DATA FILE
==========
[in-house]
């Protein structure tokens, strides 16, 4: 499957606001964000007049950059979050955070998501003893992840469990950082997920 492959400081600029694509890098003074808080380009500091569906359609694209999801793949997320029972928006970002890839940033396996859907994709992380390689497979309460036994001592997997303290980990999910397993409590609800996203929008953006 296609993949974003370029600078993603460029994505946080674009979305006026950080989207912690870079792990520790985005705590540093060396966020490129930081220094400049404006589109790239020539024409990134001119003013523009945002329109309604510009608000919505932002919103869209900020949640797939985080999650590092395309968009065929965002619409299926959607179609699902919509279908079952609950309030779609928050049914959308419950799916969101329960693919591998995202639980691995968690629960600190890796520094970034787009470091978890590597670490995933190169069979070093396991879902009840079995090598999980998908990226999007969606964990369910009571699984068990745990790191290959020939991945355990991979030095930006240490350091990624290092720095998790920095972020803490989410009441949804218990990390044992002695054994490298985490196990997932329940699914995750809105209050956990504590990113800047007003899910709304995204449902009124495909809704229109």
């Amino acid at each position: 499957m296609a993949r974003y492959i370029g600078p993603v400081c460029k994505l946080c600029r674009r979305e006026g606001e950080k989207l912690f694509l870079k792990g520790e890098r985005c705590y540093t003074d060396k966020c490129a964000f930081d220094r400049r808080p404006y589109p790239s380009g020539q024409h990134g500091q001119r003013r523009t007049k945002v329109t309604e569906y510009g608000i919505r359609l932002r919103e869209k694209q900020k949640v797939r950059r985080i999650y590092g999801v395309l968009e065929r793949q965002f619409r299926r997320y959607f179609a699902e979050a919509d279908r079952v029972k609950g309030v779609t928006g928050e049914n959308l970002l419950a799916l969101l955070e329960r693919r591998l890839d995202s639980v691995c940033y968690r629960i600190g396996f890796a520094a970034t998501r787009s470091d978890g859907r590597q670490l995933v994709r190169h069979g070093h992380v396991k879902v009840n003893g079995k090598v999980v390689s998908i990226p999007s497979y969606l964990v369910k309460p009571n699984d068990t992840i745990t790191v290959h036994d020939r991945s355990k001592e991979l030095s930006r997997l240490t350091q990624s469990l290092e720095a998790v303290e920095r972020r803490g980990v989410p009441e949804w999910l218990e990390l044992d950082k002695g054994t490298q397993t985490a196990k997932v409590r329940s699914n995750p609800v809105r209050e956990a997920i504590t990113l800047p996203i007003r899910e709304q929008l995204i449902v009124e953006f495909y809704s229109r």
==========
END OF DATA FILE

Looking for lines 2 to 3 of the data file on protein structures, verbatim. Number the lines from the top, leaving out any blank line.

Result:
């Protein structure tokens, strides 16, 4: 499957606001964000007049950059979050955070998501003893992840469990950082997920 492959400081600029694509890098003074808080380009500091569906359609694209999801793949997320029972928006970002890839940033396996859907994709992380390689497979309460036994001592997997303290980990999910397993409590609800996203929008953006 296609993949974003370029600078993603460029994505946080674009979305006026950080989207912690870079792990520790985005705590540093060396966020490129930081220094400049404006589109790239020539024409990134001119003013523009945002329109309604510009608000919505932002919103869209900020949640797939985080999650590092395309968009065929965002619409299926959607179609699902919509279908079952609950309030779609928050049914959308419950799916969101329960693919591998995202639980691995968690629960600190890796520094970034787009470091978890590597670490995933190169069979070093396991879902009840079995090598999980998908990226999007969606964990369910009571699984068990745990790191290959020939991945355990991979030095930006240490350091990624290092720095998790920095972020803490989410009441949804218990990390044992002695054994490298985490196990997932329940699914995750809105209050956990504590990113800047007003899910709304995204449902009124495909809704229109």
């Amino acid at each position: 499957m296609a993949r974003y492959i370029g600078p993603v400081c460029k994505l946080c600029r674009r979305e006026g606001e950080k989207l912690f694509l870079k792990g520790e890098r985005c705590y540093t003074d060396k966020c490129a964000f930081d220094r400049r808080p404006y589109p790239s380009g020539q024409h990134g500091q001119r003013r523009t007049k945002v329109t309604e569906y510009g608000i919505r359609l932002r919103e869209k694209q900020k949640v797939r950059r985080i999650y590092g999801v395309l968009e065929r793949q965002f619409r299926r997320y959607f179609a699902e979050a919509d279908r079952v029972k609950g309030v779609t928006g928050e049914n959308l970002l419950a799916l969101l955070e329960r693919r591998l890839d995202s639980v691995c940033y968690r629960i600190g396996f890796a520094a970034t998501r787009s470091d978890g859907r590597q670490l995933v994709r190169h069979g070093h992380v396991k879902v009840n003893g079995k090598v999980v390689s998908i990226p999007s497979y969606l964990v369910k309460p009571n699984d068990t992840i745990t790191v290959h036994d020939r991945s355990k001592e991979l030095s930006r997997l240490t350091q990624s469990l290092e720095a998790v303290e920095r972020r803490g980990v989410p009441e949804w999910l218990e990390l044992d950082k002695g054994t490298q397993t985490a196990k997932v409590r329940s699914n995750p609800v809105r209050e956990a997920i504590t990113l800047p996203i007003r899910e709304q929008l995204i449902v009124e953006f495909y809704s229109r």